Kevin De Cock and colleagues propose that an individual's knowledge of his/her HIV status is crucial if effective treatment programmes are to be implemented in less-developed settings such as sub-Saharan Africa.
Professor De Cock comments: "Prevention and care in Africa need a serostatus-based approach aimed at universal voluntary knowledge of serostatus, simplified clinical testing, and prevention of discrimination. Defining different categories of testing, consent, and counselling is necessary. International agencies should reassess their HIV testing policies on the basis of public health needs and targets, and the declared global emergency relating to treatment. Of three possible positions, staying silent will abdicate leadership, and endorsing traditional practice will reinforce barriers to prevention and care; only strong guidance to promote and facilitate HIV testing will allow urgently-needed expansion of treatment and prevention services."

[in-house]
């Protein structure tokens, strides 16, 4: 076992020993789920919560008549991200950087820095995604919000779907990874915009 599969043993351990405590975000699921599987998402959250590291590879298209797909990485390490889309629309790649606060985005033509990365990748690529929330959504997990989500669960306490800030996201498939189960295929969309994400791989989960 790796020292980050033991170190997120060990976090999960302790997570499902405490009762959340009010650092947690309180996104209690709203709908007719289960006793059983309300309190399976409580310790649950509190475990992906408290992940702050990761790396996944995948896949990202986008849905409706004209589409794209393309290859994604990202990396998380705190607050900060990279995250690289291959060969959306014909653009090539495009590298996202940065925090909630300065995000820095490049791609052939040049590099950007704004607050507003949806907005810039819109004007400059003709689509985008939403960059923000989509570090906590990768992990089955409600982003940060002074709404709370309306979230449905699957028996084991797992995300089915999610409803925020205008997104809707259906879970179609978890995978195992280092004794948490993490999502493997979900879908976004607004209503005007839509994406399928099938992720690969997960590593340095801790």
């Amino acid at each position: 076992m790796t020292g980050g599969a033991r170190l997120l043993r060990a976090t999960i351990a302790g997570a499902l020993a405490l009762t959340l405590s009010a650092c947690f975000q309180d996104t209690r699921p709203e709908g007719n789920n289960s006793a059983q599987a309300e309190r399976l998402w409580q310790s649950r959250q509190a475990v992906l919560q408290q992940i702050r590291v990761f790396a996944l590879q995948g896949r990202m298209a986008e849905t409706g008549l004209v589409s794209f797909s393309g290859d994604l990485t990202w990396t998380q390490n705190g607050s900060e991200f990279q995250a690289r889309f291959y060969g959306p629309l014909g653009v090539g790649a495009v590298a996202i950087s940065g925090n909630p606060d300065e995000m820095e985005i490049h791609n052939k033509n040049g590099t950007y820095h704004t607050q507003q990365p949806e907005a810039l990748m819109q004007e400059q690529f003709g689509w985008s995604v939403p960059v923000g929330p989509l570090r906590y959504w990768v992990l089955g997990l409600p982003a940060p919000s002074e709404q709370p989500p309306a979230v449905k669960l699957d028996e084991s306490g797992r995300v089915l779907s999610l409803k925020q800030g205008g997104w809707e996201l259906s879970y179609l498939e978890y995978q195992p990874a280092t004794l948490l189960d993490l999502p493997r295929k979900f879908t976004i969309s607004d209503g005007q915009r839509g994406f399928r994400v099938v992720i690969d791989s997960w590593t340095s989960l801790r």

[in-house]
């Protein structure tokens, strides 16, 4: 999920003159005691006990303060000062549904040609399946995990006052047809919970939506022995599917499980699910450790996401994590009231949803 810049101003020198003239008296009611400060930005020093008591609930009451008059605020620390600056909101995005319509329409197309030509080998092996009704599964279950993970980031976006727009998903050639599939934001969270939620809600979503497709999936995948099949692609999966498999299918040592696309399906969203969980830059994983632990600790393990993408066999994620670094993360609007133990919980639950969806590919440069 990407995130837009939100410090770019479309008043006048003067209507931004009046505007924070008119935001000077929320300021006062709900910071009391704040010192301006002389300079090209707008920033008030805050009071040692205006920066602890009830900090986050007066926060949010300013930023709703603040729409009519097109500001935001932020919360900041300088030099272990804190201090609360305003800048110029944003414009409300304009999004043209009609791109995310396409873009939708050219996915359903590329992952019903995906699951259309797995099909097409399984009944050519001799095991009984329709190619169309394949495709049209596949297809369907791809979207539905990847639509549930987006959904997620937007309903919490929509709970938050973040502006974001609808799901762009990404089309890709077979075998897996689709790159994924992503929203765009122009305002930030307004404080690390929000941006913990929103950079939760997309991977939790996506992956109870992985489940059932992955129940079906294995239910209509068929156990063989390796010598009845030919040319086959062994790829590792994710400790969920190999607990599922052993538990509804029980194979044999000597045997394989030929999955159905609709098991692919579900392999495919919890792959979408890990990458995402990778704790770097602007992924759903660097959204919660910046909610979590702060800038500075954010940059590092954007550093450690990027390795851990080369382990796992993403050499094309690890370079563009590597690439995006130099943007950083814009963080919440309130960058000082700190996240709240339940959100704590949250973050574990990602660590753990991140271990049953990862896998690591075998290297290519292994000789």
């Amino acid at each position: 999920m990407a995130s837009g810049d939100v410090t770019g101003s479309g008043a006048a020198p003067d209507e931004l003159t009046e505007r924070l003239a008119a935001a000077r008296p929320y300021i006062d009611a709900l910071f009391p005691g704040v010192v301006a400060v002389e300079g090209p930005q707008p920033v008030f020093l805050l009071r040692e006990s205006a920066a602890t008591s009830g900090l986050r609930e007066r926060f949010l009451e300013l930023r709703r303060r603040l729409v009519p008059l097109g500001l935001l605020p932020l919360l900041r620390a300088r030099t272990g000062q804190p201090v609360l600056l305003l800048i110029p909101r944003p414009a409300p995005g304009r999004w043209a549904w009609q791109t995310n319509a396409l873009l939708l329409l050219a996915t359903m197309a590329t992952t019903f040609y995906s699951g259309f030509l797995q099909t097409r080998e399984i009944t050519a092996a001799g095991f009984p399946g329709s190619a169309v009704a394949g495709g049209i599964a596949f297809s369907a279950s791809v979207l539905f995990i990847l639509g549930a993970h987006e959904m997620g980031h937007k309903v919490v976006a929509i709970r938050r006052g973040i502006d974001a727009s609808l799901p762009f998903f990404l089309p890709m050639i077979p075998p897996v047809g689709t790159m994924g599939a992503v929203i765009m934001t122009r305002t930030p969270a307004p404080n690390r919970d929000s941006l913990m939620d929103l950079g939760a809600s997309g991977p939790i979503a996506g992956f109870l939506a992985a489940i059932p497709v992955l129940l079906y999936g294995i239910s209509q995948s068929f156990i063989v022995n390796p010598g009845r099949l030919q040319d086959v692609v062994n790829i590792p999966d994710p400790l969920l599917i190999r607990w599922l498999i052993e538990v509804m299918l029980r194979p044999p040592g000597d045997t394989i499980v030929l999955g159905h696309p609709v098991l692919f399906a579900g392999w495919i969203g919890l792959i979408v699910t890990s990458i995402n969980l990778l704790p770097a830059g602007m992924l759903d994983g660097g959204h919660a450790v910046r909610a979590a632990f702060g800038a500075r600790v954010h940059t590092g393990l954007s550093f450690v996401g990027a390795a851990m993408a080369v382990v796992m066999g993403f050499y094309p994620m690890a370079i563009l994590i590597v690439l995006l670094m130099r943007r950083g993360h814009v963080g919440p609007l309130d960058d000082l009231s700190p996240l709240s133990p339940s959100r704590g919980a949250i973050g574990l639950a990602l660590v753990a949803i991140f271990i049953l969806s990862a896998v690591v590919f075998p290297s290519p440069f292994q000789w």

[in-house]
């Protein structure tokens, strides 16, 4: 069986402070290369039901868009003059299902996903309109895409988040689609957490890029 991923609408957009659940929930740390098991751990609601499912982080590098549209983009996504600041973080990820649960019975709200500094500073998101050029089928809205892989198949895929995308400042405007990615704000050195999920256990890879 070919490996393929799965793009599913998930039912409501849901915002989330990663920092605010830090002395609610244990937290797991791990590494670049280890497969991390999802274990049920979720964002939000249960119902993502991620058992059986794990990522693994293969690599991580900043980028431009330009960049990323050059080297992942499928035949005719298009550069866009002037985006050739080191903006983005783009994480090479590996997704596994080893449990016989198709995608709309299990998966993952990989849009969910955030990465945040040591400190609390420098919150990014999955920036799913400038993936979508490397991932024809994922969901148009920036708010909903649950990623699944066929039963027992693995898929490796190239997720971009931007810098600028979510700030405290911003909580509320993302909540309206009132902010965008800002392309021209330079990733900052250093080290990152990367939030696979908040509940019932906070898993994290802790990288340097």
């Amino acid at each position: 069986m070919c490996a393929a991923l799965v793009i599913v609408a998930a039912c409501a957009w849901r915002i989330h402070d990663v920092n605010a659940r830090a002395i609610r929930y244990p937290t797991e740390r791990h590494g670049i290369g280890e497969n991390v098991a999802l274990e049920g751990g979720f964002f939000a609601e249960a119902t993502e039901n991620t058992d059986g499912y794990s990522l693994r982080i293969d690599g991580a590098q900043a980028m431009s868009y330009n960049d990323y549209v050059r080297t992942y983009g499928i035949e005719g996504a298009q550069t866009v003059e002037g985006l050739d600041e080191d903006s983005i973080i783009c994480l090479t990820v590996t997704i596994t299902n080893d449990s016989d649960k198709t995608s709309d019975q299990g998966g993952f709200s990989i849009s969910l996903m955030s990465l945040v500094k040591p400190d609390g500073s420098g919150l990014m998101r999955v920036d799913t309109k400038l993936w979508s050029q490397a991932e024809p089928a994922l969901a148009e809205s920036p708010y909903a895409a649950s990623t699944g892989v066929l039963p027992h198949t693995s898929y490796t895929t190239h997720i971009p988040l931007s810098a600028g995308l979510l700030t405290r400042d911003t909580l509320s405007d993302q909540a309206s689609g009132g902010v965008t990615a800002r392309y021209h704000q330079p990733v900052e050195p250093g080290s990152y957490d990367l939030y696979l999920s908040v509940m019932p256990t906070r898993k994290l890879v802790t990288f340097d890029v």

In a second viewpoint (p 1850), Jeff Stringer and colleagues from the Centre for Infectious Disease Research in Zambia (CIDRZ) outline a different perspective. They propose that in the specific circumstances of preventing mother-to-child HIV transmission (MTCT), it is not necessary to test women for HIV before offering prophylaxis with single-dose nevirapine. The authors propose several circumstances where perinatal nevirapine should be offered to women of unknown HIV serostatus.
Dr Stringer concludes: "The primary purpose of MTCT-prevention services is
the prevention of AIDS in children. Therefore, to have an effect
commensurate with the scope of the epidemic, we must broaden the indication
for nevirapine to include not
Contact: Richard Lane